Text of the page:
Let's face it, film done right does not exist in most areas. I have been to various theaters in the Phoenix and San Diego areas, and have never seen it. Digital Cinema done right is simple. It's hard to screw up clicking 'start' on the computer!

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Michael Barry
Jedi Master Film Handler

Posts: 584
From: Sydney, NSW, Australia
Registered: Nov 1999


 - posted 05-28-2002 12:13 AM      Profile for Michael Barry   Email Michael Barry   Send New Private Message       Edit/Delete Post 
David Rowley said, 'Even film done right isn't that clean'.

...then you haven't seen 'film done right' - you've seen film done reasonably well. There are many examples available, but using one from my personal experiences, we ran the same print of 'Moulin Rouge' over 300 times (including two dispatches/rebuilds) and there wasn't a single speck of dirt on the entire print from start to finish on the last run, with a Dolby Digital error rate mostly on zero. Even the splices had zero dirt buildup. No kidding!

David Rowley said, 'One big advantage for digital is that the digital decoder is separate from the projector. That way, it is relatively cheap to chaneg to a new digital format (MPEG-XX to MPEG-XY for example), while keeping the really expensive component, the projector, the same.'

Actually, the big advantage in favour of film is that you 'upgrade' to the latest image quality by threading the latest film stock. That way, a 50-year old machine will have the latest image quality. Not so with digital. With digital you are 'maxed out' at 1024 X 1280 (or whatever is in your projector head.) It never gets any better until you upgrade! The point is that with film the upgrades are built into the film stock. Digital cannot compete with that - unless you're telling me that by connecting the latest digital decoder to a 20-year old video projector, I will get today's DLP quality.


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Michael Barry
Jedi Master Film Handler

Posts: 584
From: Sydney, NSW, Australia
Registered: Nov 1999


 - posted 05-28-2002 12:26 AM      Profile for Michael Barry   Email Michael Barry   Send New Private Message       Edit/Delete Post 
Anslem: Our manager doesn't have to worry about a projectionist screwing up a print either. That's because our theatre only hires professional projectionists. I'm not being coy or cheeky, I'm being serious.

We also needn't worry about heat problems since we only have to use a 4K bulb (with appropriate exhaust and air-conditioning). That 4K bulb is cheaper to run and will last longer than a 7K and our images are VERY bright.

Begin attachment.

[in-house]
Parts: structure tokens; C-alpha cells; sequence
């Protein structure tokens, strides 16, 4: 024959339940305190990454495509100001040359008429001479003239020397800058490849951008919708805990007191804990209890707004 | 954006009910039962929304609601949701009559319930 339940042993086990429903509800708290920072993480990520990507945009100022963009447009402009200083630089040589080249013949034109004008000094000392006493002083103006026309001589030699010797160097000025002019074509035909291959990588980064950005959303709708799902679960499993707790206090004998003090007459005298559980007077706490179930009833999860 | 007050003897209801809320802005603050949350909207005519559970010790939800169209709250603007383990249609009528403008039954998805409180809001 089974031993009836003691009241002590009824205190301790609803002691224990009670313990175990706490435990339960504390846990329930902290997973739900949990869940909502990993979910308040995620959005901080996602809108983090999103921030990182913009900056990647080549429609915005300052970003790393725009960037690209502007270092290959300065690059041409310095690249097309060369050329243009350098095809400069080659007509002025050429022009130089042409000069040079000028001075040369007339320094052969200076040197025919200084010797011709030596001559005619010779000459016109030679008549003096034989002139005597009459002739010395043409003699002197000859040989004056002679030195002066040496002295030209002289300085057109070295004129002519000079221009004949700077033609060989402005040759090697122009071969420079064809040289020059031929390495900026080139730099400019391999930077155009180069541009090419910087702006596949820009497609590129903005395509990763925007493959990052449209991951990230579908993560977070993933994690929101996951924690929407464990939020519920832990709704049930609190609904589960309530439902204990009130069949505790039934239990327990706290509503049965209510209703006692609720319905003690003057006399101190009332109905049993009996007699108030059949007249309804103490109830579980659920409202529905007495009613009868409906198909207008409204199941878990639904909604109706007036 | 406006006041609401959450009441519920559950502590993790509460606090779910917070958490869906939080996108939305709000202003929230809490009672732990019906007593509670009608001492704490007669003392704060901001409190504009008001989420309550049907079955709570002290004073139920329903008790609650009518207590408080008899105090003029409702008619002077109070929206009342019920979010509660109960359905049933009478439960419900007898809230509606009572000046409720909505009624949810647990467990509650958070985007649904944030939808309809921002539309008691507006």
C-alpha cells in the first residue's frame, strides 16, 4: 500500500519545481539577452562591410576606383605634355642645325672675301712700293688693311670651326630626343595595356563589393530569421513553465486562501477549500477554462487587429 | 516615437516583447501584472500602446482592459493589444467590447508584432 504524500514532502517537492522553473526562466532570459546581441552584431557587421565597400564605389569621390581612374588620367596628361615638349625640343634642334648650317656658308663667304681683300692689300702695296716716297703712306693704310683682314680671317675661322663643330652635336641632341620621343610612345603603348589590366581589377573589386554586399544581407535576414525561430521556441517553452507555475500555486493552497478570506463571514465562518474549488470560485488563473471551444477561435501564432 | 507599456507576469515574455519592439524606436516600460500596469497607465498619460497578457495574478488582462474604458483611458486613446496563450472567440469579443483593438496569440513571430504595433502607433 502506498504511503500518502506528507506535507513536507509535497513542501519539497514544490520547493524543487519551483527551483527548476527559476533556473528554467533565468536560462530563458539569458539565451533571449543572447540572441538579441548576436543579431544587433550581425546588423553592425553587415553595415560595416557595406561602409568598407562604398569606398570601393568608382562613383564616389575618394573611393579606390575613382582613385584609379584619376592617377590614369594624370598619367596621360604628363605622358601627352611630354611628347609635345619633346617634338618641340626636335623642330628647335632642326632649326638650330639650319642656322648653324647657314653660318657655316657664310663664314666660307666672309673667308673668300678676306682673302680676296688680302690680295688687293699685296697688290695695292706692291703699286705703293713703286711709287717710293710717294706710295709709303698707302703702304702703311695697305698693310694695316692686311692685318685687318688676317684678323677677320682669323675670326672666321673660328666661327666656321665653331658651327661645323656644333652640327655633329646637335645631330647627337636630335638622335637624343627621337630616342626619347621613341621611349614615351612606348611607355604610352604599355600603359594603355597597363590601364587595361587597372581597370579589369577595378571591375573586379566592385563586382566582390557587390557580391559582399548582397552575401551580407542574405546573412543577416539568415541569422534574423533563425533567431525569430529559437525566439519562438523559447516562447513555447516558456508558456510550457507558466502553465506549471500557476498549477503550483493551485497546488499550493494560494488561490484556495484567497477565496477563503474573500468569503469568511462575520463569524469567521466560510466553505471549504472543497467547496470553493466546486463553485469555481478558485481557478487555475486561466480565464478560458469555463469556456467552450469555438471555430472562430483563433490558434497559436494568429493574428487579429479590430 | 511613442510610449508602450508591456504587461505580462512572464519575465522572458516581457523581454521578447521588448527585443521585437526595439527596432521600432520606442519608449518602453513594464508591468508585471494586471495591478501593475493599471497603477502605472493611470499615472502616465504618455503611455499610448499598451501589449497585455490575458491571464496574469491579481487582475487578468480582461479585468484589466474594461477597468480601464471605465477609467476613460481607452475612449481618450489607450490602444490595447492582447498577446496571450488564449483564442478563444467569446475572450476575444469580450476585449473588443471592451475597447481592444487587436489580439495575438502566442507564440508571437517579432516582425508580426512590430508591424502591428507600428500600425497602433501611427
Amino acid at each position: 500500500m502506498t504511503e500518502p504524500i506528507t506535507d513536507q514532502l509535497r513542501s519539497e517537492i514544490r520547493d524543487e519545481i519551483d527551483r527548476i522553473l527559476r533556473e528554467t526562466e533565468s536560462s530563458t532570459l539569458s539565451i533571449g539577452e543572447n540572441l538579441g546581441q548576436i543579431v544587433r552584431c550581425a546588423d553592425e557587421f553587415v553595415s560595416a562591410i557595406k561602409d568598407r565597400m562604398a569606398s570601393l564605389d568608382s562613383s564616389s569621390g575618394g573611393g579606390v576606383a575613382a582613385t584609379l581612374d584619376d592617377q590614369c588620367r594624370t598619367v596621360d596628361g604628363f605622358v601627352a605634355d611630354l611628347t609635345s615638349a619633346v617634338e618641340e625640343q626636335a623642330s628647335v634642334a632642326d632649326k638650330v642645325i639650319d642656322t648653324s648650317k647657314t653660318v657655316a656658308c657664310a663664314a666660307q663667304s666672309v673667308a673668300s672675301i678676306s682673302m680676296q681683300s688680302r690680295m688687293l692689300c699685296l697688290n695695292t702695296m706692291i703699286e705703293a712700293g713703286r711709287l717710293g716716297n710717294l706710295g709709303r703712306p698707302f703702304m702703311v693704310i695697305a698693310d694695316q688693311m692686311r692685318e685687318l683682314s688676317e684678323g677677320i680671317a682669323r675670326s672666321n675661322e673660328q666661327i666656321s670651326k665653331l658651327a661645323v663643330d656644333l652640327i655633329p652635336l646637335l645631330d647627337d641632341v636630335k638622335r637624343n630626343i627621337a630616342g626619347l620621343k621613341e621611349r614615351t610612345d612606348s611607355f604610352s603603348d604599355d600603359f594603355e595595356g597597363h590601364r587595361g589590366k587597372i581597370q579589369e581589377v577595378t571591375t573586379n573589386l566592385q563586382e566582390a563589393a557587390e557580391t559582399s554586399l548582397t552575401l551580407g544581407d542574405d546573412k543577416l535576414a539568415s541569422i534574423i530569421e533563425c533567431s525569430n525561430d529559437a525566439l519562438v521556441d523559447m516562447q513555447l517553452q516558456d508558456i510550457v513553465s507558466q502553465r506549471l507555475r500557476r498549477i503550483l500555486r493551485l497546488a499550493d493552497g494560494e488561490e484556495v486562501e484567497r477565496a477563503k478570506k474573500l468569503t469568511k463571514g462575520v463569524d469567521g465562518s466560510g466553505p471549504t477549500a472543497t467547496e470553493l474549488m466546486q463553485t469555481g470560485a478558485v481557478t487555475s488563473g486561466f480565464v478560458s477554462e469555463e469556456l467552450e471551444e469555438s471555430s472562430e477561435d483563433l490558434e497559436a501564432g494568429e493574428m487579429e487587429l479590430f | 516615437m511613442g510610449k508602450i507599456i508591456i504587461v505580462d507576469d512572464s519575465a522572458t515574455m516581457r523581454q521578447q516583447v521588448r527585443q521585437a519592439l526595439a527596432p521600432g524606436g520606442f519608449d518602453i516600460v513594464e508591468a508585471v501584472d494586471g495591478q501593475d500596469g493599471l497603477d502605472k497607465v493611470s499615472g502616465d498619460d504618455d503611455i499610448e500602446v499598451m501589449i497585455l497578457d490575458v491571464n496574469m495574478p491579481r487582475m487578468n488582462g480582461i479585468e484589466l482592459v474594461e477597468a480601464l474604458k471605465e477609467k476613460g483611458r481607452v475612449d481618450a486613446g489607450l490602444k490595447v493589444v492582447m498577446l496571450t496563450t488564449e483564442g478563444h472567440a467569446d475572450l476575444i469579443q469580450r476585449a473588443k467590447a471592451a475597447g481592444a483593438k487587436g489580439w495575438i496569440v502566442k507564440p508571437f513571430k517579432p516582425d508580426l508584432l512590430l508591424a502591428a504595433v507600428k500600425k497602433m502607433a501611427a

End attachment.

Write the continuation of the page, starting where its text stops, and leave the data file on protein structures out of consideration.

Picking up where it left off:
Most importantly: Both our prints of AOTC are clean. I mean that during the scenes with mostly clear film, there is not even a speck of black dirt on the image - not even at the reel changes. Every screening has been perfect and it will continue this way. We use FilmGuard.

My point is that our theatre can offer everything that yours can without digital projectors.

Oh...and welcome to Film-Tech!


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Nick Catalano
Film Handler

Posts: 30
From: Whitefish Bay, WI, USA
Registered: May 2002


 - posted 05-28-2002 12:39 AM      Profile for Nick Catalano   Email Nick Catalano   Send New Private Message       Edit/Delete Post 
Problem is, your theatre is in the minority. Major chains with 20 screens to worry about can't even find the money for a good projectionist.

I went to the Marcus Ultrascreen lately, the biggest 35mm screen in the state. A week after being released, their Star Wars print allready had scratches all over the splices (and they were very noticeable on a 70 foot screen). Marcus couldn't even invest in a projectionist at one of the most technically chalenging theatres in their entire chain (or if there was a projectionist, they didn't do a very good job in maintaining the print).

DLP isn't the answer though, gotta wait a few generations for the good digital technology to come out.

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Michael Barry
Jedi Master Film Handler

Posts: 584
From: Sydney, NSW, Australia
Registered: Nov 1999


 - posted 05-28-2002 01:03 AM      Profile for Michael Barry   Email Michael Barry   Send New Private Message       Edit/Delete Post 
We might be in the minority, but why are we in the minority?

A theatre that 'can't afford' a good projectionist is a bit like a racing car team that 'can't afford' good drivers and then complains about excessive crashing and skidding around corners.

Or a restaurant that 'can't afford' good chefs complaining about bad tasting food. What would happen to the best restaurants if they started hiring minimum wage chefs with no training? 'Sir, we have microwave-ready frozen food only now - it's so hard to screw that up!'

Shouldn't it be more like: a theatre can't afford NOT to have good projectionists?

They spend millions on buildings, infrastructure, plant, fittings, etc, then peanuts on staff. Where's the sense in that? And do you really think for a moment that these conglomerates CANNOT afford a good projectionist? More like *unwilling* to pay more than minimum wage, really.

Bottom line: Any theatre that can't afford good projectionists shouldn't be in the business of showing movies.

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Brad Miller
Administrator

Posts: 17641
From: Plano, TX (36.2 miles NW of Rockwall)
Registered: May 99


 - posted 05-28-2002 01:51 AM      Profile for Brad Miller   Author's Homepage   Email Brad Miller       Edit/Delete Post 
I have to agree with Michael's last statement. Any 20 plex that cannot afford to hire a professional operator, yet can hire 40 employees and several managers for a shift has got some serious issues with how their operation is ran. Think about it, there is that ONE PERSON (maybe two in the really large complexes) running EVERY show in the building! Those who get cheap, get what they deserve (in my opinion, of course).